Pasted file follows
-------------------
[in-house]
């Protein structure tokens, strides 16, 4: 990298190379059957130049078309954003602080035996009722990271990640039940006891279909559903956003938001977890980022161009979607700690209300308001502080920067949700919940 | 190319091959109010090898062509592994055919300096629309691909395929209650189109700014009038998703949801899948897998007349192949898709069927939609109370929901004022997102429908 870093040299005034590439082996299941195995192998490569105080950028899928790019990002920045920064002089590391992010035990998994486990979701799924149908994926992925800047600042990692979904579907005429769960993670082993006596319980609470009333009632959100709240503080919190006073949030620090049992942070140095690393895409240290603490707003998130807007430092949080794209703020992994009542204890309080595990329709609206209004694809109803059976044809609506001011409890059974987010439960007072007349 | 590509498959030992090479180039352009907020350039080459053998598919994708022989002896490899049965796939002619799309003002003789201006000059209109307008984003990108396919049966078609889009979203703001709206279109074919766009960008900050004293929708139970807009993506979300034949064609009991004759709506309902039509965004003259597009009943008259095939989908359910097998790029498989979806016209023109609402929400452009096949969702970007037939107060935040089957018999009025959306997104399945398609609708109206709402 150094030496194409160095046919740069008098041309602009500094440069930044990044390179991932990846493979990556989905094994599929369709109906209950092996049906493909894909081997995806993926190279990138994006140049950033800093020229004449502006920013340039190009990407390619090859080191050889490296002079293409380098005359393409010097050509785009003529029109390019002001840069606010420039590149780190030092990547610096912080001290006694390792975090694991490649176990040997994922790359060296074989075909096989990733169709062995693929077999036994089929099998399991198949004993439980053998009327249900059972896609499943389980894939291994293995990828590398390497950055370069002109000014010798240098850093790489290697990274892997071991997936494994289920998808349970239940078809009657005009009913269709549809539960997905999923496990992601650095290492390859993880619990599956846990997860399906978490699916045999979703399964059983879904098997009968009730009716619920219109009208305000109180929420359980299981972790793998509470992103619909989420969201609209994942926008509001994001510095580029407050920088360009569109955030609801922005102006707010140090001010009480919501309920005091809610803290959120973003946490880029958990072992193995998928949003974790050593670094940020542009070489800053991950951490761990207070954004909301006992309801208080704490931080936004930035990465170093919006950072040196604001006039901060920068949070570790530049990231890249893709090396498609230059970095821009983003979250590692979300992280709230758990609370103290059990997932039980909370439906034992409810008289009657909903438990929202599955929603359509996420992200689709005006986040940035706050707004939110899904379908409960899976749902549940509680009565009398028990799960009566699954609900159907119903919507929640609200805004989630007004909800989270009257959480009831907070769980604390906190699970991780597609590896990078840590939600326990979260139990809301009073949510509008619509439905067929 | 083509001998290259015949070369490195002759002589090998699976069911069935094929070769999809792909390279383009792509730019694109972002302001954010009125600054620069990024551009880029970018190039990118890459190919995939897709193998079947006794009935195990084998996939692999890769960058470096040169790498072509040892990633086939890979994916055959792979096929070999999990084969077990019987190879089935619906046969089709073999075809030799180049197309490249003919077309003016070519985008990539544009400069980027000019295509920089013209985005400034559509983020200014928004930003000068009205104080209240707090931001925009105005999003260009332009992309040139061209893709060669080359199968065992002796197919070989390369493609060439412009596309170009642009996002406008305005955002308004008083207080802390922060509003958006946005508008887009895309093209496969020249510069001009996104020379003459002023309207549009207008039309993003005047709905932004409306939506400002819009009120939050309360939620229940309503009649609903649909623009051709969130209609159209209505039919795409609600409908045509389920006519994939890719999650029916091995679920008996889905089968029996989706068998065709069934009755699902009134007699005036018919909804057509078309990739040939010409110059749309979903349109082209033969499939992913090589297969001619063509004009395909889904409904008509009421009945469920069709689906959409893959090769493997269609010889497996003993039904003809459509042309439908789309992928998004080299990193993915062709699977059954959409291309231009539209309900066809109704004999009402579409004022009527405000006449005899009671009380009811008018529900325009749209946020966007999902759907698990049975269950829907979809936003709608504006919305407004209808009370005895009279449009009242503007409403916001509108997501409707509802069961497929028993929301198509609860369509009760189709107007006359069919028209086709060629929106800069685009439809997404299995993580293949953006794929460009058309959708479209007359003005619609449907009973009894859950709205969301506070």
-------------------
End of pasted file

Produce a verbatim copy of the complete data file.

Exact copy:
[in-house]
């Protein structure tokens, strides 16, 4: 990298190379059957130049078309954003602080035996009722990271990640039940006891279909559903956003938001977890980022161009979607700690209300308001502080920067949700919940 | 190319091959109010090898062509592994055919300096629309691909395929209650189109700014009038998703949801899948897998007349192949898709069927939609109370929901004022997102429908 870093040299005034590439082996299941195995192998490569105080950028899928790019990002920045920064002089590391992010035990998994486990979701799924149908994926992925800047600042990692979904579907005429769960993670082993006596319980609470009333009632959100709240503080919190006073949030620090049992942070140095690393895409240290603490707003998130807007430092949080794209703020992994009542204890309080595990329709609206209004694809109803059976044809609506001011409890059974987010439960007072007349 | 590509498959030992090479180039352009907020350039080459053998598919994708022989002896490899049965796939002619799309003002003789201006000059209109307008984003990108396919049966078609889009979203703001709206279109074919766009960008900050004293929708139970807009993506979300034949064609009991004759709506309902039509965004003259597009009943008259095939989908359910097998790029498989979806016209023109609402929400452009096949969702970007037939107060935040089957018999009025959306997104399945398609609708109206709402 150094030496194409160095046919740069008098041309602009500094440069930044990044390179991932990846493979990556989905094994599929369709109906209950092996049906493909894909081997995806993926190279990138994006140049950033800093020229004449502006920013340039190009990407390619090859080191050889490296002079293409380098005359393409010097050509785009003529029109390019002001840069606010420039590149780190030092990547610096912080001290006694390792975090694991490649176990040997994922790359060296074989075909096989990733169709062995693929077999036994089929099998399991198949004993439980053998009327249900059972896609499943389980894939291994293995990828590398390497950055370069002109000014010798240098850093790489290697990274892997071991997936494994289920998808349970239940078809009657005009009913269709549809539960997905999923496990992601650095290492390859993880619990599956846990997860399906978490699916045999979703399964059983879904098997009968009730009716619920219109009208305000109180929420359980299981972790793998509470992103619909989420969201609209994942926008509001994001510095580029407050920088360009569109955030609801922005102006707010140090001010009480919501309920005091809610803290959120973003946490880029958990072992193995998928949003974790050593670094940020542009070489800053991950951490761990207070954004909301006992309801208080704490931080936004930035990465170093919006950072040196604001006039901060920068949070570790530049990231890249893709090396498609230059970095821009983003979250590692979300992280709230758990609370103290059990997932039980909370439906034992409810008289009657909903438990929202599955929603359509996420992200689709005006986040940035706050707004939110899904379908409960899976749902549940509680009565009398028990799960009566699954609900159907119903919507929640609200805004989630007004909800989270009257959480009831907070769980604390906190699970991780597609590896990078840590939600326990979260139990809301009073949510509008619509439905067929 | 083509001998290259015949070369490195002759002589090998699976069911069935094929070769999809792909390279383009792509730019694109972002302001954010009125600054620069990024551009880029970018190039990118890459190919995939897709193998079947006794009935195990084998996939692999890769960058470096040169790498072509040892990633086939890979994916055959792979096929070999999990084969077990019987190879089935619906046969089709073999075809030799180049197309490249003919077309003016070519985008990539544009400069980027000019295509920089013209985005400034559509983020200014928004930003000068009205104080209240707090931001925009105005999003260009332009992309040139061209893709060669080359199968065992002796197919070989390369493609060439412009596309170009642009996002406008305005955002308004008083207080802390922060509003958006946005508008887009895309093209496969020249510069001009996104020379003459002023309207549009207008039309993003005047709905932004409306939506400002819009009120939050309360939620229940309503009649609903649909623009051709969130209609159209209505039919795409609600409908045509389920006519994939890719999650029916091995679920008996889905089968029996989706068998065709069934009755699902009134007699005036018919909804057509078309990739040939010409110059749309979903349109082209033969499939992913090589297969001619063509004009395909889904409904008509009421009945469920069709689906959409893959090769493997269609010889497996003993039904003809459509042309439908789309992928998004080299990193993915062709699977059954959409291309231009539209309900066809109704004999009402579409004022009527405000006449005899009671009380009811008018529900325009749209946020966007999902759907698990049975269950829907979809936003709608504006919305407004209808009370005895009279449009009242503007409403916001509108997501409707509802069961497929028993929301198509609860369509009760189709107007006359069919028209086709060629929106800069685009439809997404299995993580293949953006794929460009058309959708479209007359003005619609449907009973009894859950709205969301506070």